TCS Daily


By Duane D. Freese - February 27, 2003 12:00 AM

The refiling of the lawsuit for two obese teen-agers against McDonald's - Pelman v. McDonald's - brings to mind an old Bill Cosby joke.

Cosby is awakened one morning by his tired wife, who tells him to go down and feed the children breakfast. He eventually does, grumpily and spies a chocolate cake. And his mind goes to the recipe for chocolate cake. There are eggs in chocolate cake. And flour. And milk. There's nutrition in chocolate cake!

So when the kids come down for breakfast, he slices them servings of chocolate cake, and the kids sing in praise of him, until the mother comes down, who has a conniption and sends Cosby back to bed, "where I wanted to be in the first place."

Do we really believe Cosby ever really served the cake, or, if he did, he really thought it was nutritious? Of course not. But we suspend our disbelief and go along for the laugh.

The lawsuit against McDonald's requires a similar suspension of disbelief; only if we go along with it, it threatens to undermine our liberty.

The suit requires us to believe that McDonald's, in essence, hooked the teen-agers on their burgers and fries. Obesity is a real health problem. But this case is about trying to make it a bankable one for lawyers.

To do that, they hope people will blame someone else for their own weight problems - in particular, deep-pocket defendants, fast-food chain restaurants such as McDonald's. (You won't see a suit against the local Sweet Shoppe. No money there.)

That worked in the case of Big Tobacco. In the case of fast food, though, the lawyers have to get around a few facts. One, food in moderation is nutritious and vital. Two, people know when they are gaining weight, and they know that exercise and limiting their calorie intake are the only ways to lose it. Three, they know, that fast food is not lean and mean; while it is nutritious, it is often packed with calories. Five, there are numerous alternatives, including eating at home and making your own food.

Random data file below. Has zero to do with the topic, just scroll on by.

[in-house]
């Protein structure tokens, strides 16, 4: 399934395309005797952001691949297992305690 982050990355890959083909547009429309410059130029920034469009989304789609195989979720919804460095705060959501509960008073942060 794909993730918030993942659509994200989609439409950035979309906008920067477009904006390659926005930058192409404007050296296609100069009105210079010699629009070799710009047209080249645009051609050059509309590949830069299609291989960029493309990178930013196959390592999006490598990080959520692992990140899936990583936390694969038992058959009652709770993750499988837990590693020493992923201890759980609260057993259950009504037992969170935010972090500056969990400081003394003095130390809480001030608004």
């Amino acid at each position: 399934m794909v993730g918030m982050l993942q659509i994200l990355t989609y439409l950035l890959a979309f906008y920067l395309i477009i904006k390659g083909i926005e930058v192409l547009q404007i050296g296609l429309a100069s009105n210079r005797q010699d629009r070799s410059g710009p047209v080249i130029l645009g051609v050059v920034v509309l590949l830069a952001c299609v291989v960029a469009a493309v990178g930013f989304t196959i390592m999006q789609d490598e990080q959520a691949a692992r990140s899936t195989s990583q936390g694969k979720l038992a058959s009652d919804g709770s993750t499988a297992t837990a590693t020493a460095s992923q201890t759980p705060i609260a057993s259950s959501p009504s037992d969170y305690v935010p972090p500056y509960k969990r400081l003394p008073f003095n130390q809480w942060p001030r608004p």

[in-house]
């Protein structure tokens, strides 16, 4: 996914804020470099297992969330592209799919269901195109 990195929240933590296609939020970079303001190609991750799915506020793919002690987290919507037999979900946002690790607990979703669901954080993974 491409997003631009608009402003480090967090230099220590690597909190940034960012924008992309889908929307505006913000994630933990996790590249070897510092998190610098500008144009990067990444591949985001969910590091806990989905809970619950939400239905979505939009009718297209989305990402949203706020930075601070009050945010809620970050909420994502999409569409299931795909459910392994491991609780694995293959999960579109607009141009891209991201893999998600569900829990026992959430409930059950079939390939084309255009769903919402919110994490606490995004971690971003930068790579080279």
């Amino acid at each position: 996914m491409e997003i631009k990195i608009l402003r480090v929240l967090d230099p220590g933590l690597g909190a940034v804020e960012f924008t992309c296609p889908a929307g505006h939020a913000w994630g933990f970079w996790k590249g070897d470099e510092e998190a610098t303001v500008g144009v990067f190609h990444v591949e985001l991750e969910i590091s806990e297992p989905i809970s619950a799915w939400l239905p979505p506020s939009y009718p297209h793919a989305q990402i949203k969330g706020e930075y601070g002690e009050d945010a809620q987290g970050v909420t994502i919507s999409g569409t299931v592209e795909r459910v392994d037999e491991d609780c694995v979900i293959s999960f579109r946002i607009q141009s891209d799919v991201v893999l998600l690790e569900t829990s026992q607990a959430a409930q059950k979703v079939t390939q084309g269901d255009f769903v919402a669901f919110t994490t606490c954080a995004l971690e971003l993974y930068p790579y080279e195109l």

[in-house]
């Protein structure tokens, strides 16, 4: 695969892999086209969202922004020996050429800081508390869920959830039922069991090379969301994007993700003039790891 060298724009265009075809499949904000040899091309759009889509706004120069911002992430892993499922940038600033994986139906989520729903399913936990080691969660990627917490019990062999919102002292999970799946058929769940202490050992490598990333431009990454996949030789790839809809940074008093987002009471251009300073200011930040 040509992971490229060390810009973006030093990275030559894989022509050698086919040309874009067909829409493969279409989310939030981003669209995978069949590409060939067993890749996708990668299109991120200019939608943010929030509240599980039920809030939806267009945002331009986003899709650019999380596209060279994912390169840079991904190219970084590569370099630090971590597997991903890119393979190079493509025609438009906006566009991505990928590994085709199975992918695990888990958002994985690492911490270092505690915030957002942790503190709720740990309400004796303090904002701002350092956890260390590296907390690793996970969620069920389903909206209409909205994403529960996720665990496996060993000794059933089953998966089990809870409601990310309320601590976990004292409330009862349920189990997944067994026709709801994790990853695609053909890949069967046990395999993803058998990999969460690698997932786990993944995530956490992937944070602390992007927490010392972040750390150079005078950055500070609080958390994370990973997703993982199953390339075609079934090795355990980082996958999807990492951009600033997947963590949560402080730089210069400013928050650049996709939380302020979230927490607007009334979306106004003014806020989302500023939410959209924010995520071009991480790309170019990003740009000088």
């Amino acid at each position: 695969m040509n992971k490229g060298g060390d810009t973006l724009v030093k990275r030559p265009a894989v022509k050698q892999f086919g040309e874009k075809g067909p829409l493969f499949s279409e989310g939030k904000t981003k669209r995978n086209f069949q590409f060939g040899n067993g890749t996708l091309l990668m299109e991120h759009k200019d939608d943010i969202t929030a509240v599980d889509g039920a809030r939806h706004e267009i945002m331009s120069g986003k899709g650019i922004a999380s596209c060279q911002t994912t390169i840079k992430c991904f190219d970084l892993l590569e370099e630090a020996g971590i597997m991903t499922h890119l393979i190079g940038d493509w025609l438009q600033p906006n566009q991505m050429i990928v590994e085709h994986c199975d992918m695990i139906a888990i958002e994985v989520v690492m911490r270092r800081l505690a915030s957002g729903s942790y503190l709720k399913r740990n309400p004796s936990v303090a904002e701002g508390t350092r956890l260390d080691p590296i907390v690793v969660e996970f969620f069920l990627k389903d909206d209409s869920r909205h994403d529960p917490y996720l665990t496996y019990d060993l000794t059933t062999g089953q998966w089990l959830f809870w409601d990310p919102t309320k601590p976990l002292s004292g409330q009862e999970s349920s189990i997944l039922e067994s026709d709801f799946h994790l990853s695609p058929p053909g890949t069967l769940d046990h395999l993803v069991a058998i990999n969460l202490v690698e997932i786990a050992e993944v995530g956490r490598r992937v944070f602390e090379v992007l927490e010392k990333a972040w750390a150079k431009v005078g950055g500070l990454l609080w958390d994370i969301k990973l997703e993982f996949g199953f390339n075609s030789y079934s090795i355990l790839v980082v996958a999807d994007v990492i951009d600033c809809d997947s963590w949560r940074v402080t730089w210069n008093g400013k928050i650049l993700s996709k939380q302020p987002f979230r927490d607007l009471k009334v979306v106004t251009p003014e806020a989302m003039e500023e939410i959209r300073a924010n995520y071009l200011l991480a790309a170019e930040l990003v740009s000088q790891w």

Lawyers in the initial Pelman complaint failed to overcome these obstacles to get the federal judge in the case - Robert W. Sweet of the District Court of New York - to suspend his disbelief in their claim.

Unfortunately, though, rather than toss this bad joke of a lawsuit out totally, Sweet gave the lawyers an outline for redrafting it. If McDonald's food could be distinguished from other food as dangerous to health beyond the ken of the reasonable person, well, they might have a case. He even described Chicken McNuggets as a "McFrankenstein creation of various elements not utilized by the home cook," where "it is least a question of fact as to whether a reasonable consumer would know ... that a Chicken McNugget ... provided twice the fat of a hamburger."

And the new complaint follows Sweet's line, right down to attacking Chicken McNuggets.

To which, McDonald's should respond with two words: "Orange Chicken." Or three: "General Tso's Chicken." Or, two more: "Buffalo Wings."

The fact is that chicken in a variety of its appellations is far more caloric than many of its beefy counterparts.

A cup of Orange Chicken, according to the Weight-Watcher's Complete Food Companion, counts for 13 points on its nutrition scale, versus 11 for a cup of orange ginger beef. General Tso's chicken weighs in at 15 points. And Buffalo wings? Just three - and who eats just three? - come in at 9 points. Six Chicken McNuggets count 7. And even within the chicken nugget-strip category, they are less frightening than many other concoctions.

It requires a suspension of disbelief - and total culinary ignorance - to argue that McDonald's has done anything truly strange. And if the lawyers really think they have a better restaurant idea, well, they've got money from the tobacco settlement - finance it!

Instead, the lawyers seek people to suspend their personal responsibility. That's dangerous. For personal responsibility is the foundation upon which all liberty is built.

The punch line to Bill Cosby's joke is that father's may act dumb, but not be so dumb after all. Cosby got what he wanted, a trip back to bed.

The punch line in the McDonald's lawsuit will be if sly attorneys for the plaintiffs can get a judge and Americans in general to give up another bite of liberty to feed the lawyers' purses. The hope here is that people are not so dumb after all, and will send this case to a permanent rest, where it belongs.

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